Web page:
As I noted in a blog last fall, municipalities today make increasing use of social media as part of their efforts to inform and interact with their local residents. I recall a time, however, when such interaction was much more informal and “low tech.”
In recent weeks, I find myself thinking about a long ago hit from the Kingston Trio. It was a catchy little tune called The Merry Minuet and it began with the following lyrics.
They’re rioting in Africa. They’re starving in Spain. There’s hurricanes in Florida and Texas needs rain.
The whole world is festering with unhappy souls. The French the hate the Germans. The Germans hate the Poles.
Italians hate Yugoslavs. South Africans hate the Dutch – and I don’t like anybody very much!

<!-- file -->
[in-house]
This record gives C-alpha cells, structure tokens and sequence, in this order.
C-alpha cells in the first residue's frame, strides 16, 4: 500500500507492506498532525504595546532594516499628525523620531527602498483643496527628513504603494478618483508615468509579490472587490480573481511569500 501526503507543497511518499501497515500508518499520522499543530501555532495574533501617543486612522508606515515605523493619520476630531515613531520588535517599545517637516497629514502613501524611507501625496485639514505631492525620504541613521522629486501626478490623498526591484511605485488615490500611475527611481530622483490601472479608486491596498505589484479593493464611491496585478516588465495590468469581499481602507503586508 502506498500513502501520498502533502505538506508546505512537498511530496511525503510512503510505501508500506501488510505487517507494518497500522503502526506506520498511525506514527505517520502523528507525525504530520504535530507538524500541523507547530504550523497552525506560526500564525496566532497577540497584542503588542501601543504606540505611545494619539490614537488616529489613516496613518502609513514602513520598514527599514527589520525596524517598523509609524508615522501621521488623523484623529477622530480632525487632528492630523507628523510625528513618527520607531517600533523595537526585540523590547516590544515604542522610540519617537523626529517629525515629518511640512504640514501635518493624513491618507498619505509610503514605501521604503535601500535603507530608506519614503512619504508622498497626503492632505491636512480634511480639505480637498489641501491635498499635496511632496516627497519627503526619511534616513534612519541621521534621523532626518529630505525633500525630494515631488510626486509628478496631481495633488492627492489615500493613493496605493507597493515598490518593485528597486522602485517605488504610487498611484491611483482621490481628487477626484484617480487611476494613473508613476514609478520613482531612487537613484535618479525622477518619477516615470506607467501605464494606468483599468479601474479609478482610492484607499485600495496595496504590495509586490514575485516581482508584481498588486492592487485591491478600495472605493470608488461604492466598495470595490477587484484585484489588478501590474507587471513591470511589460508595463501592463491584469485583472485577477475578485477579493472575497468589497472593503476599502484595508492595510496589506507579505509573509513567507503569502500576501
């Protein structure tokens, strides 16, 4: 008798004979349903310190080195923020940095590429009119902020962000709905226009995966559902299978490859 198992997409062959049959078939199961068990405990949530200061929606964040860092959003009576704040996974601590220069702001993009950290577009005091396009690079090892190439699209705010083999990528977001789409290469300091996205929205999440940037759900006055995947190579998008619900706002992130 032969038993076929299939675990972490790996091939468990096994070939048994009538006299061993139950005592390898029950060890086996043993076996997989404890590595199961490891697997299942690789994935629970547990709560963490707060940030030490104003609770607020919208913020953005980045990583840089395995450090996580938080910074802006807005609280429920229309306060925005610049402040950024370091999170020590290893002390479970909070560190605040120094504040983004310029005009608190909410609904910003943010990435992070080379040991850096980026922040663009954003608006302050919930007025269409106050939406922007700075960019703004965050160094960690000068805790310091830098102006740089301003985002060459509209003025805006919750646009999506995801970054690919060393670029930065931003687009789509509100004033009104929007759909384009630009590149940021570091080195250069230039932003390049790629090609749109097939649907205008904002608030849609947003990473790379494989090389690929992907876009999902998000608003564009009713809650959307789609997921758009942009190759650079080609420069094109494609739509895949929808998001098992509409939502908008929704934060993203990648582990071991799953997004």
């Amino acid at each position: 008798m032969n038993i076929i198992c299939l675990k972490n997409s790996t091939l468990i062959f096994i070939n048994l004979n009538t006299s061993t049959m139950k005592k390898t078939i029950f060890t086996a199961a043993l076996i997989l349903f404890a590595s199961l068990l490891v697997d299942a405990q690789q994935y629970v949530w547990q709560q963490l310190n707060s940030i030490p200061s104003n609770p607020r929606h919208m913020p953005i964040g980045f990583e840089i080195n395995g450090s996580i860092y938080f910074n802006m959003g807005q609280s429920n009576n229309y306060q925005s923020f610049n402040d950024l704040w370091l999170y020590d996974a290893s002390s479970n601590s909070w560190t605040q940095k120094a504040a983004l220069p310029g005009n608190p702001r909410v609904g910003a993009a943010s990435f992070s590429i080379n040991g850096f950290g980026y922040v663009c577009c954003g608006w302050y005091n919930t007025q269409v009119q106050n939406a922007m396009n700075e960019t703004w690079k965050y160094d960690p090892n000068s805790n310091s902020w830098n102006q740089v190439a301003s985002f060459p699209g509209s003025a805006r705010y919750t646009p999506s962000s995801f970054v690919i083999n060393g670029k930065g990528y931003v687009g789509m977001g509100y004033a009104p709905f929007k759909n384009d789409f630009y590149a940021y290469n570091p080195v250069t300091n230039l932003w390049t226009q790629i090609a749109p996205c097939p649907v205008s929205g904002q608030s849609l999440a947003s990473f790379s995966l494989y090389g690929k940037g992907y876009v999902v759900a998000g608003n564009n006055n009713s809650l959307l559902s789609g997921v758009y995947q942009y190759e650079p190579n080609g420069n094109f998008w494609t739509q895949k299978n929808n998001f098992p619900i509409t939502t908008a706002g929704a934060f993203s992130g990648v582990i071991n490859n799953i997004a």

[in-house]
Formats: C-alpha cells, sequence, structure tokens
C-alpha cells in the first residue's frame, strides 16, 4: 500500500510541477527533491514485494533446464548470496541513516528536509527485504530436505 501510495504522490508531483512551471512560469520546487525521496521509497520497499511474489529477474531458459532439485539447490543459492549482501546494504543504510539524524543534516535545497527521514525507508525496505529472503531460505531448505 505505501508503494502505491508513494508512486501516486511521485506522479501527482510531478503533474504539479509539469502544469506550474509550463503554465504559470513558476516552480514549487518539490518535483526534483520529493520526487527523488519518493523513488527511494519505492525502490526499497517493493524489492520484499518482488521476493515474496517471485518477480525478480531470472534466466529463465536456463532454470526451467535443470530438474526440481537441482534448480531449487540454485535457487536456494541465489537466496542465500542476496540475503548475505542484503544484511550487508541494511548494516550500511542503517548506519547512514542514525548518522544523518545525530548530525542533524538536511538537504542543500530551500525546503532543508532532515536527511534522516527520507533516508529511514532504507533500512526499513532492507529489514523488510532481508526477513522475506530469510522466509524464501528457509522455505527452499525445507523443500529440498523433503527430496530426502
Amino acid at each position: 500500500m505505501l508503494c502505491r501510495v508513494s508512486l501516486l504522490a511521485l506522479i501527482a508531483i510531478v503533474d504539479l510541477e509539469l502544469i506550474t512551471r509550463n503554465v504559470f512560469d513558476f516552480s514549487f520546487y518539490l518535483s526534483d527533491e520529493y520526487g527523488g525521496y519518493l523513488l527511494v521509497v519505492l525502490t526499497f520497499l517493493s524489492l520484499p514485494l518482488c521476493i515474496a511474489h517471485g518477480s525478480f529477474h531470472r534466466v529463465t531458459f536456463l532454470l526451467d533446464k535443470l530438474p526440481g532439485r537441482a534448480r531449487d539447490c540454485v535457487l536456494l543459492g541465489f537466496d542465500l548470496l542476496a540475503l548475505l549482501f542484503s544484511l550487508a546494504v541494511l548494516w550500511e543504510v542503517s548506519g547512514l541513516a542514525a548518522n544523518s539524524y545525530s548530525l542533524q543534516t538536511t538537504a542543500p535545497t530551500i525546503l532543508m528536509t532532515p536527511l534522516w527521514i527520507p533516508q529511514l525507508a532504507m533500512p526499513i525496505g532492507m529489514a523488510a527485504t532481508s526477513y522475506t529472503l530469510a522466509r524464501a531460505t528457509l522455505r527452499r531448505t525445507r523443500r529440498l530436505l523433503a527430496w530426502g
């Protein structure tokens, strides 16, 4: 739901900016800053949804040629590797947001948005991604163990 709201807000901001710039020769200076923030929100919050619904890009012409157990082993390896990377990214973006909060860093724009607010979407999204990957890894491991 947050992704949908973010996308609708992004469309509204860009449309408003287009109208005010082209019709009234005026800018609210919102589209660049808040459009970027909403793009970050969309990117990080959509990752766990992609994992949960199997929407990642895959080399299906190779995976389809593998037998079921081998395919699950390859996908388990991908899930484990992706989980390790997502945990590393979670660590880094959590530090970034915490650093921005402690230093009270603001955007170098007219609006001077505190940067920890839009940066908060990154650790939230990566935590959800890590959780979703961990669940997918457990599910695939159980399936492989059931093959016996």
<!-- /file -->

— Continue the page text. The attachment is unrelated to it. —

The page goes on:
Those baffled and concerned about the enduring popularity of Donald Trump have been equally shocked by the British vote to leave the European Union. Yet neither of these developments should have been that surprising and they have more in common than one might expect. Among other factors, they are both the result of long pent up anger and dismay over the adverse impacts of globalization and the increasingly interconnected world that has resulted.
C. Richard Tindal, Ph.D is a retired Professor of Government. He taught for 30 years at St. Lawrence College, Kingston and was an occasional Visiting Professor at Queen's University. He has also written and consulted extensively about government.